Futurism logo

Brilliance Within Clunkiness: 6 Times When The Dialogue In The Star Wars Prequels Was Actually Great

It's far from Shakespeare, but it does have its moments.

By Art-Peeter RoosvePublished 6 years ago 6 min read
'Star Wars: Episode III – Revenge of the Sith' [Credit: 20th Century Fox]

The fall of Anakin Skywalker and the Galactic Republic as depicted in the Star Wars prequels plays out like a true Shakespearean tragedy. Unfortunately, same can't quite be said about the dialogue within them. From the time when Anakin made his feelings about sand very clear to numerous other wooden lines, Lucas's dialogue stands as one of the key points of criticism many have towards these movies.

Now, this shouldn't be a surprise considering that we're talking about a guy who once described the act of scriptwriting as "bleeding on a page." Lucas has always been more of a visionary than a dramatist. However, that vision is undeniably brilliant and some of that brilliance did shine through into the dialogue as well. So, let's take a look at 6 examples when that was just the case.

6. Qui-Gon's Wisdom

'Star Wars: Episode I – The Phantom Menace' [Credit: 20th Century Fox]

Kicking things off with something simple yet profound, here're a few words of wisdom from Qui-Gon to Anakin after the latter is intially rejected by the Jedi Order:

Qui-Gon Jinn: I'm not allowed to train you, so I want you watch me and be mindful. Always remember, your focus determines your reality.

Thing is, not only is it a wonderful mantra for nowadays distraction-heavy world, but it's also a perfect way to contextualise the entire saga. You see, for Anakin, it was his lack of focus that enabled Obi-Wan to beat him on Mustafar and determined his reality in that torturous suit. For Luke, it was his ability to compose himself that stopped him following through with his anger and killing Vader. An act, which ultimately brought Vader's Anakin persona back.

5. Obi-Wan's Ego

'Star Wars: Episode II – Attack of the Clones' [Credit: 20th Century Fox]

After being tasked to safe-guard Senator Amidala from further assassination attempts, Obi-Wan and Anakin engage in what must be their 1000th arguement by that point. This time it's over the best approach for protecting the Senator:

Obi-Wan Kenobi: You're using her as bait?Anakin Skywalker: It was her idea... Don't worry, no harm will come to her. I can sense everything going on in that room. Trust me.Obi-Wan Kenobi: It's too risky... besides, your senses aren't that attuned, young apprentice.Anakin Skywalker: And yours are?Obi-Wan Kenobi: Possibly.

Now, what's great here is that with just one word ("Possibly") Lucas manages to bring focus to what Obi-Wan himself was referring to in Return Of The Jedi when telling Luke of the over-confidence he had in his ability to train Anakin ("I thought that I could instruct him just as well as Yoda. I was wrong"). Think about it, here's a guy, who went from a Jedi Padawan into a Sith slayer, a Jedi Knight and a master to the propheciesed Chosen One literally within a span of few days. No matter how mentally strong you are, this has got to leave a mark on one's psyche.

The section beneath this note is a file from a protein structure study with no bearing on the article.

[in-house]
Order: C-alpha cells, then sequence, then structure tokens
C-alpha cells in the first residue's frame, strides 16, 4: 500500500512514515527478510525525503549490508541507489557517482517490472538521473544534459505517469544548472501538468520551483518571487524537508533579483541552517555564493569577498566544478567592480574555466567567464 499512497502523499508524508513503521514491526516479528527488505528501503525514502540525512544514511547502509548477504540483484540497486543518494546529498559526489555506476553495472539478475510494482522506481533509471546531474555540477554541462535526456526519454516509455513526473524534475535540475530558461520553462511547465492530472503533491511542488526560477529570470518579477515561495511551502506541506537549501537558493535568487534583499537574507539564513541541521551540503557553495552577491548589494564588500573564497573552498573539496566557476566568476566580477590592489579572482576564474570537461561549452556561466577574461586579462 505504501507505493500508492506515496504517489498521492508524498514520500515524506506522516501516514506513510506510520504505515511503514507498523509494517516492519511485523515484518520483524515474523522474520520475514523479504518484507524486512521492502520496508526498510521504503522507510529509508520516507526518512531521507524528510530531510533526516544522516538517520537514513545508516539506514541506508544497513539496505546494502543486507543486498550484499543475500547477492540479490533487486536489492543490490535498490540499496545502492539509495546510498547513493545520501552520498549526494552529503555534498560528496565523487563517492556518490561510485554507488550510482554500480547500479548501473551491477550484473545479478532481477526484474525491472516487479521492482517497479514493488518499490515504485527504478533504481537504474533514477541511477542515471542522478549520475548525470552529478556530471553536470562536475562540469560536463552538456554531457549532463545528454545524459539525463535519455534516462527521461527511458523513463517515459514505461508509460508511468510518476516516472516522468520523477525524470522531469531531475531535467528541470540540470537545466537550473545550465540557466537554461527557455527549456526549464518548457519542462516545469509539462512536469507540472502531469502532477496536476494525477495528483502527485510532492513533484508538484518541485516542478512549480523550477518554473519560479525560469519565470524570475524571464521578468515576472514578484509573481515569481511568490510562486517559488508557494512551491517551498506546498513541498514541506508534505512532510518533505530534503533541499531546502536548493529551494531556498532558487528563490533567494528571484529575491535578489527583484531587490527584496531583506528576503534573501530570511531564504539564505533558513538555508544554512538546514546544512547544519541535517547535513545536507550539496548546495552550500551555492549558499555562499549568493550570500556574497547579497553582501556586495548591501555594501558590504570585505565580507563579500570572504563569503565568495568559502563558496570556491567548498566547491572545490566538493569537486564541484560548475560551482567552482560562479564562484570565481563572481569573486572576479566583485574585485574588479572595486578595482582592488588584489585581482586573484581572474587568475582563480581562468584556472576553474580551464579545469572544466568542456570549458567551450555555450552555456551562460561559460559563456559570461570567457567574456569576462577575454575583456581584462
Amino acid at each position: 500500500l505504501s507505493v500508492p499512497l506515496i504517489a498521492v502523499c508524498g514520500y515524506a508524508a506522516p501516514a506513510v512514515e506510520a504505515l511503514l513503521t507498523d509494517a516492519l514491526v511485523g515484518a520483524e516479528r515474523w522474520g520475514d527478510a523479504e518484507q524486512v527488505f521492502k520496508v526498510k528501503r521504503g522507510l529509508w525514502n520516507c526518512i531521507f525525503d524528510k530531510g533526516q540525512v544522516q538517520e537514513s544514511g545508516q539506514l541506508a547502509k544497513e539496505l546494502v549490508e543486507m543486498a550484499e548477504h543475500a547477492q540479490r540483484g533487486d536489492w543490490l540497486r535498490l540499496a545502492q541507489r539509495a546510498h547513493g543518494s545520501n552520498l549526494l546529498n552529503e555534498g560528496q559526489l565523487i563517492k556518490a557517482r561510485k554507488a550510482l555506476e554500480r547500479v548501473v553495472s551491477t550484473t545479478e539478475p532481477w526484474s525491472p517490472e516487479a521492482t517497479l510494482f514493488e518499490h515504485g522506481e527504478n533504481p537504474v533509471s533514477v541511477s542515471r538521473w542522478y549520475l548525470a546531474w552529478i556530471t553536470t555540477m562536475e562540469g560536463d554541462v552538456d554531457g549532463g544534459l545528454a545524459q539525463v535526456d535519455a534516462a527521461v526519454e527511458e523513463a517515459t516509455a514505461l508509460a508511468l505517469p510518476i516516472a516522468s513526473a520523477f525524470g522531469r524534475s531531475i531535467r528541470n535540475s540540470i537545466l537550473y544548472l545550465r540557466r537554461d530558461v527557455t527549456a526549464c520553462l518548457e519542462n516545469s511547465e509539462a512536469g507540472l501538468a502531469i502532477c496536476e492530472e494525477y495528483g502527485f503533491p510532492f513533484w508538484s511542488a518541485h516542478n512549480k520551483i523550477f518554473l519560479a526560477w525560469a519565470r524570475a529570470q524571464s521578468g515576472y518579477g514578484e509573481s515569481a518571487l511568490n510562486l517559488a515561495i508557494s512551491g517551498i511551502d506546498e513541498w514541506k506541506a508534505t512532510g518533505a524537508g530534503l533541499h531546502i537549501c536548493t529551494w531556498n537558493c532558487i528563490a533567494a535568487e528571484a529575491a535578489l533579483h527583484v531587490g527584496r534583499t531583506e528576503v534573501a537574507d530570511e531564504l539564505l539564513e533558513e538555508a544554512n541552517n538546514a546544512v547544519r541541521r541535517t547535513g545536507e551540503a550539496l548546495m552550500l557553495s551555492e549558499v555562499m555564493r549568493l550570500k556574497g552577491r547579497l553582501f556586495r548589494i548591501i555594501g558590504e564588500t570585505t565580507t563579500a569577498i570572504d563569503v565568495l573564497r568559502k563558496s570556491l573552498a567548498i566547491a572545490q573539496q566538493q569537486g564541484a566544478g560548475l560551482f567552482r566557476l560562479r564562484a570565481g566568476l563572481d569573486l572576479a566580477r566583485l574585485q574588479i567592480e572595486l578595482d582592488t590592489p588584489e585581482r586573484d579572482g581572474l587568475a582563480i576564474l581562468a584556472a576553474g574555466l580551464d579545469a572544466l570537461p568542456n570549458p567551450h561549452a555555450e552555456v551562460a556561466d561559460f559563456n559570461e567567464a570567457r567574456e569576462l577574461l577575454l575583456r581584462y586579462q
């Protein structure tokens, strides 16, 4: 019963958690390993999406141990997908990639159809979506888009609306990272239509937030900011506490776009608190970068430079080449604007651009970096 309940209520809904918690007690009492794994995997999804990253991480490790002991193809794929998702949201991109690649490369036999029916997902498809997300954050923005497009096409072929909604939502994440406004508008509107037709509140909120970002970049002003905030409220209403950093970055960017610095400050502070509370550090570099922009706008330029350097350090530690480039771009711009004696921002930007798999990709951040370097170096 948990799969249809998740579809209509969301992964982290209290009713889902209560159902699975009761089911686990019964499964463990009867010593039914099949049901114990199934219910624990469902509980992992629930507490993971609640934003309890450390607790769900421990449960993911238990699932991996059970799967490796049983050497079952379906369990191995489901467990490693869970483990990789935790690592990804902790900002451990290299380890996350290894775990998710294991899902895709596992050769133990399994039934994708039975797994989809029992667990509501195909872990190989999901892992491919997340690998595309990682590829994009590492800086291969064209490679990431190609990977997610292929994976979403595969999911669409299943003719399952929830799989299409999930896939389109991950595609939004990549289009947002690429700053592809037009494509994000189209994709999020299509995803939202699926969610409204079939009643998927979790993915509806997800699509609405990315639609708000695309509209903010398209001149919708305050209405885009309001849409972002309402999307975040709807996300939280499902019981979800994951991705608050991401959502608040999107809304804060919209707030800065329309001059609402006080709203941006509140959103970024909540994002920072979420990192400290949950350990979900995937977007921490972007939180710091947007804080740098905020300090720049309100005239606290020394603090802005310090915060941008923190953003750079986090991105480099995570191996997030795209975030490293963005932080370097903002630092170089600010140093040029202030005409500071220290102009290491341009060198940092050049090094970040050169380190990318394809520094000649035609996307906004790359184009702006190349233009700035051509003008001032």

So, while his wisdom and balance have righfully earned him the reputation as one of the all-time fictional mentors, it's also fascinating to see this other side to the iconic Jedi.

4. Dooku's Final Warning

'Star Wars: Episode II – Attack of the Clones' [Credit: 20th Century Fox]

During the arena battle at Geonosis, as the droid army surrounds the survivng Jedi, Count Dooku a.k.a. Darth Tyranus makes one final plea to spare his former Jedi colleagues:

Count Dooku: Master Windu, you have fought gallantly. Worthy of recognition in the archives of the Jedi Order. Now... it is finished.

To understand what makes it such a perfect line, one must take into account Dooku's motivations. As we know, it was him who — after becoming disillusionised with the Jedi Order's indifference to the corruption in the Senate — comissioned the creation of the Clone army. It was also him who erased all traces of it from the Jedi Archives, thus leaving the Jedi clueless to what was going on right under their noses.

Now, it's fair to assume that pulling it off only confirmed Dooku's belief that the Jedi were completely out of touch with what was going on around them and doomed because of it. An assessment, which would prove to be a correct one, as it was the Jedi's lack of scepticism and vigilance to Palpatines dealings that led to their ultimate downfall. So, coming back to that confrontation at Geonosis, Dookus was not merely daunting the Jedi. It was also his final warning to his former allies that their complacency is going to cost them dear.

Have you ever heard the tragedy of Darth Plagueis The Wise? Of course you have, as this conversation between Anakin and Palpatine is not only one of the high-points of prequels but the entire saga. And, well, for a good reason. Simply put, what we have here is the ultimate proof that while Lucas might not be the best writer, he is certainly an amazing storyteller.

It's a story within a story, a myth within another myth all laid out just vaguely enough so that we could let our imagination fly, yet clearly enough to provide some fascinating insight into Palpatine's backstory and the overall lore.

2. The Death Of Liberty

'Star Wars: Episode III – Revenge of the Sith' [Credit: 20th Century Fox]